RFE/RL – Radio Free Europe/Radio Liberty (Autor)
Moldova's foreign minister says the detention of former President Igor Dodon on suspicion of treason and corruption is about Moldova's fight against corruption and "unrelated to geopolitical events."
Foreign Minister Nicu Popescu said on May 26 that the arrest of Dodon, whose home was searched earlier this week, is related only to the election of a government that has pledged to root out corruption.
"The fight against corruption starts from the top, from combating corruption among the political class among the oligarchs," Popescu said in an interview with RFE/RL.
Popescu said there was evidence in the form of a video that is available online purporting to show Dodon, a close ally of Russian President Vladimir Putin, receiving a bag of money from an oligarch.
The case against Dodon is not the only one that has been launched, Popescu said. There have been several indictments, and Moldova is seeking the extradition of "several oligarchs...who have stolen a lot of money from Moldova and have escaped to other countries," he said.
He also responded to comments by Russian Deputy Foreign Minister Andrei Rudenko, who said on May 25 that Moscow would not like to see Moldovan authorities begin "settling scores with their former political rivals."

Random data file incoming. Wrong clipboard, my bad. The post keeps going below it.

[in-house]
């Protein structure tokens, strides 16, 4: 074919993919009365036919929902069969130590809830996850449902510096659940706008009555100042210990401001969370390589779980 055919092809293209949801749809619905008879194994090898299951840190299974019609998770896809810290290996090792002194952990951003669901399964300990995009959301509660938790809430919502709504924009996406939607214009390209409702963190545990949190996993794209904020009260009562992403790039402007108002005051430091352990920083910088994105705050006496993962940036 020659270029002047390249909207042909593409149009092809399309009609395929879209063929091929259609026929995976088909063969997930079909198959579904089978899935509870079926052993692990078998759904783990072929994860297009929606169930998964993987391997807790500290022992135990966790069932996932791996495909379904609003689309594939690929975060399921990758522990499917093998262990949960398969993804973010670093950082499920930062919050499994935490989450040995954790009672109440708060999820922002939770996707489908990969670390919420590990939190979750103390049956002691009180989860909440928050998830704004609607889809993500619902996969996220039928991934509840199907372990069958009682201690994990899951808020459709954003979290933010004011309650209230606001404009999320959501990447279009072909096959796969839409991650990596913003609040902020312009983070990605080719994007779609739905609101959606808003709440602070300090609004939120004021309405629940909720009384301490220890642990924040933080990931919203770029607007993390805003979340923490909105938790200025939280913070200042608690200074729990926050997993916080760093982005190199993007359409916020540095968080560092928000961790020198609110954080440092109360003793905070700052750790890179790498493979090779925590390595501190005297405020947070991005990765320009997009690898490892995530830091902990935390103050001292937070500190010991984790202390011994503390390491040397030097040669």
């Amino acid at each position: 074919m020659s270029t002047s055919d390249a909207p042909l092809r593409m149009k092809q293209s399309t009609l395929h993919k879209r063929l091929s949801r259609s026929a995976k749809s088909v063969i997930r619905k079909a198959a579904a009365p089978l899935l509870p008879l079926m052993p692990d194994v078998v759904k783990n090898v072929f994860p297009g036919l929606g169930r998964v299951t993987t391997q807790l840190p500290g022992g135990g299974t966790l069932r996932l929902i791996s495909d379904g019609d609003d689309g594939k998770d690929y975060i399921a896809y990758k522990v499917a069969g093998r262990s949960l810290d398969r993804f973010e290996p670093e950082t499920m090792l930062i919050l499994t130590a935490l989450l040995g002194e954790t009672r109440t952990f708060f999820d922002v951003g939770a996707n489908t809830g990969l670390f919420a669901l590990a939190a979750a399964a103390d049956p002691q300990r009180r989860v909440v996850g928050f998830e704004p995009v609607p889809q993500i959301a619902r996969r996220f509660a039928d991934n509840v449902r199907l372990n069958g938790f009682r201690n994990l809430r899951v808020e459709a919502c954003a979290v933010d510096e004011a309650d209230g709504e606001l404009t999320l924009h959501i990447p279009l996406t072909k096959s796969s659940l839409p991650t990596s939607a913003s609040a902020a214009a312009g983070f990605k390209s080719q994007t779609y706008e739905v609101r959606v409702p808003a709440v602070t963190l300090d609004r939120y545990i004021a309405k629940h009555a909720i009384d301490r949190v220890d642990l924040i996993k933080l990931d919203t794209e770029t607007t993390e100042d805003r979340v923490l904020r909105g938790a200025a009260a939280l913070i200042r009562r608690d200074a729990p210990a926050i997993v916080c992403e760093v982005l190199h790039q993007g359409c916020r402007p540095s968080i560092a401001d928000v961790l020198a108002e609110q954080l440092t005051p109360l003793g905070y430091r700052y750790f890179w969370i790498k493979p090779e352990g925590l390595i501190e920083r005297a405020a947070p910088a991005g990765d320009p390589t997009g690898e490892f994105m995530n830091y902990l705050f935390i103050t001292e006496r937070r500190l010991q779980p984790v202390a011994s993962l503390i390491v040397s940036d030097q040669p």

Popescu said Moldovan authorities are "subject to a political mandate from our population, and we don't find these statements as being relevant, useful, [or] correct."
The Kremlin and the Russian government have both warned that Moscow is closely monitoring Dodon's case and whether his rights are being respected.
Moldovan prosecutors have asked that Dodon be placed in pretrial detention for 30 days.
Prosecutors on May 24 searched Dodon's home and confiscated luxury goods, foreign currency, receipts, and other documents.
He was later arrested for 72 hours as part of a judicial investigation into suspected treason, corruption, illicit enrichment, and illegal party financing.
"Anti-corruption prosecutors have filed their request that Dodon be detained for 30 days and the court is due to assess their request," Mariana Cherpec, a spokeswoman for the Prosecutor-General's Office, said on May 25.
Dodon was president from 2016 to 2020, when he lost to pro-Western Maia Sandu, a U.S.-educated former World Bank official.
Dodon, 47, has denied all the accusations against him and blamed Sandu for wanting to distract people from the country's economic woes.
In Chisinau, dozens of members and sympathizers of Dodon's Party of Socialists took to the streets on May 25, calling for his release and accusing the authorities of political persecution.
Sandwiched between Ukraine and EU and NATO-member Romania, Moldova, one of Europe's poorest countries, has accepted hundreds of thousands of Ukrainian refugees.
Chisinau has firmly backed Kyiv since Russia invaded Ukraine. Russia maintains more than 1,000 troops in Moldova's breakaway region of Transdniester.
Moldova formally applied for European Union membership in March after Russia's unprovoked invasion.
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